As we're ushering out our swing to the right with the departure of President Donald J. Trump and ushering in our swing to the left with President Joe Biden Jr., local tunesmith Ted Waterhouse (The Howlie Playboys, Catalina Eddy and the Blue Keys, The Hot & Cool Orchestra, The Tequila Mockingbirds, The Jump Jax) decided after the insurrectionist storming of the Capital that the time was right to revisit one of his earlier songs.
- Photo Courtesy Of Cheri Mason
- SONG OF THE TIMES Local singer-songwriter Ted Waterhouse re-releases "Woody's Ghost," a song about Woody Guthrie's political musical commentary of America.
"I thought that in light of recent national events that need no further elaboration, this song might be timely. It's one that I wrote a few years back, in the days of George W., but it's sure been coming to mind during the last four years and especially in the last few weeks!" Waterhouse wrote in an email. "The lyric is from the point of view of the disembodied spirit of iconic musical hero Woody Guthrie and was borne out of the question, 'What would Woody think of all these shenanigans?'"
The Americana tune starts with a mini biography: "My name's Woodrow Wilson Guthrie, I come from Oklahoma sand/ And when the dust blew up and the banks shut down I followed that ragged band/ Out to sunny Californey where the money grows on the trees/ And I made a few songs along the way just for folks like you and me, though I never got the do-re-mi," Waterhouse sings, referencing Guthrie's subsistence existence as a busking folk singer.
Naturally, Waterhouse's song praises Guthrie's championing of the working man: "Now brother I've seen some hard travelin' I've seen folks slave 'til they died/ I've seen mothers lose their babies and you know I wondered why/ I've seen workin' men and farmers takin' it on the chin/ But I always sang for the union I always thought that we would win but now the roof is cavin' in."
Throughout the song, Waterhouse references a bunch of Guthrie classics, such as "This Land Is Your Land," "Do-Re-Mi," "Hard Travelin'," "Bound for Glory," "Pastures of Plenty," "The Ballad of Pretty Boy Floyd," "Roll on Columbia," and "So Long It's Been Good to Know Ya."
On the chorus, Waterhouse sings, "This land that's your land been handed to greedy fools/ Thought we learned our lesson but now they're burnin' down the school/ Folks better wake up while there's somethin' left to save/ Now excuse me while I roll over one more time in my grave."
It's a lively track with some great players on it.
"The all-star recording features brilliant mandolin work by Kenny Blackwell (Little Black Train), bass by Fred Murray (Cafe Musique), and drums by Darrell Voss (of just about every great jazz outfit around the county!), as well as myself on acoustic and National resonator guitars and vocals," Waterhouse explained.
The song's timeliness really comes through in these later verses: "I thought this train was bound for glory though I never was much for church/ Though some called me irresponsible, said I left a couple wives in the lurch/ And some called me a communist 'cause I wouldn't bow to the business man/ But everywhere I rambled 'round I've always loved this great old land, always loved it the best I can/ But now there's half a million homeless sleepin' on the ground at night/ And there's still kids goin' hungry and that never will seem right/ And now they'll rob you with a fountain pen when they sell you their mortgage loan/ But even Pretty Boy Floyd the outlaw wouldn't take a family from their home, a family from their home."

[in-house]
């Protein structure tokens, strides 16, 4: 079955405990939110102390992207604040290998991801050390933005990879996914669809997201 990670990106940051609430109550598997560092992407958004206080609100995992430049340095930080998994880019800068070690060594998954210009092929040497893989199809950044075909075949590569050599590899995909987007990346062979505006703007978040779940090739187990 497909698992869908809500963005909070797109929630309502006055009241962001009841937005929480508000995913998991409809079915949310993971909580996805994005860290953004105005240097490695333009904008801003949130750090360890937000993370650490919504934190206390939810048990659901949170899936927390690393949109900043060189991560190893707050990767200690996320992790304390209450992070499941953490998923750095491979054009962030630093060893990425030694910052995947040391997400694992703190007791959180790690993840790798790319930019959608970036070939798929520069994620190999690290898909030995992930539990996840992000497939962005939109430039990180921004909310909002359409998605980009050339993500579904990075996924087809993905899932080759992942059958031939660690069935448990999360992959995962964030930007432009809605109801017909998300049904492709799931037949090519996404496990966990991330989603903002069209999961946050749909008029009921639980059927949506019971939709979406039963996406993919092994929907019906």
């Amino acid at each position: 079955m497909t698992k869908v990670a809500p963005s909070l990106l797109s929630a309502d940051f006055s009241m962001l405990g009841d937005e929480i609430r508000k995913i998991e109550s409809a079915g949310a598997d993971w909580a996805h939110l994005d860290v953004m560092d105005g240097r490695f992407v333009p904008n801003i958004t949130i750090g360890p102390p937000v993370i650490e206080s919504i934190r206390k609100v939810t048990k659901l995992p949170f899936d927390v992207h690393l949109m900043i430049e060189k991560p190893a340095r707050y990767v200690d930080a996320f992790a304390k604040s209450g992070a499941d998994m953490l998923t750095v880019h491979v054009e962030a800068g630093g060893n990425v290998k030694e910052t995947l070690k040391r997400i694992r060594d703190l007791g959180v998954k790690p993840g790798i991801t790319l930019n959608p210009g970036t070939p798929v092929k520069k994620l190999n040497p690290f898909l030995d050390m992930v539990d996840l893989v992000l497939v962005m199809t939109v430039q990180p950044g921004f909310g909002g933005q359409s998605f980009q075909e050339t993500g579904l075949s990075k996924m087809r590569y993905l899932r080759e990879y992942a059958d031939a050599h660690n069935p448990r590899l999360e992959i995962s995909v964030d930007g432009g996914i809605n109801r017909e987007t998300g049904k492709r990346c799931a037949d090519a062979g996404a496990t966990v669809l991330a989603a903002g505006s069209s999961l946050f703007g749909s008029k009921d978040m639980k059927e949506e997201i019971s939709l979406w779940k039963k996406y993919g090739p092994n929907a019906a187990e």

Check it out on his website, tedwaterhouse.com.
I've been following Morro Bay native Amalia Fleming's career for years now. She was just 9 when she wrote her first song and sang it a cappella at the Live Oak Music Festival's kids talent show. She's written and performed original music ever since, and in 2018, at 16, she debuted her song "Renegades" at the 2018 Hardly Strictly Bluegrass Festival in San Francisco. The song appeared on the nationally released compilation protest album Raise Your Voice. Now 18 years old, she's moved to Nashville to attend Belmont University, and she's just released her first new song since heading to college.
- Photo Courtesy Of Amalia Fleming
- MAKING 'ART' Morro Bay native Amalia Fleming releases her first single since leaving for Nashville to study music at Belmont University, available on most streaming platforms.
"I have a new single out that I thought I would share with you," she emailed. "I just moved to Nashville to study music business and songwriting at Belmont University. I'm trying my best to promote and grow my audience as an independent artist. The single is called 'Art,' and I fully produced and mixed it myself with another musician."
The production is fantastic! It opens with a swooning wall of layered voice before Fleming's gentle guitar enters, setting up the first verse: "You're my light in the dark. I keep on coming back to you. I want you to want me like the others do, and I just want to fall in love with you. But I can't and I won't 'cause it will all just end one day. Put my heart on the line and you'll hurt me just the same."
Like young Taylor Swift's penchant for writing about failed romance, the teenage Fleming is caught up in matters of the heart, and like Swift, she's also got a real ear for some amazing lines!
"This is a feeling I can't explain, like I'm driving all night going the wrong way" is such a great metaphor, and the song's title comes from this skewering: "It's okay if you break my heart. I'll just turn you into art."
Fleming's voice sounds simply beautiful, and the song demonstrates her continuing evolution as an artist. Check out this and her other songs at her link tree: linktr.ee/Amalia.songwriter. Δ
Contact Senior Staff Writer Glen Starkey at email@example.com.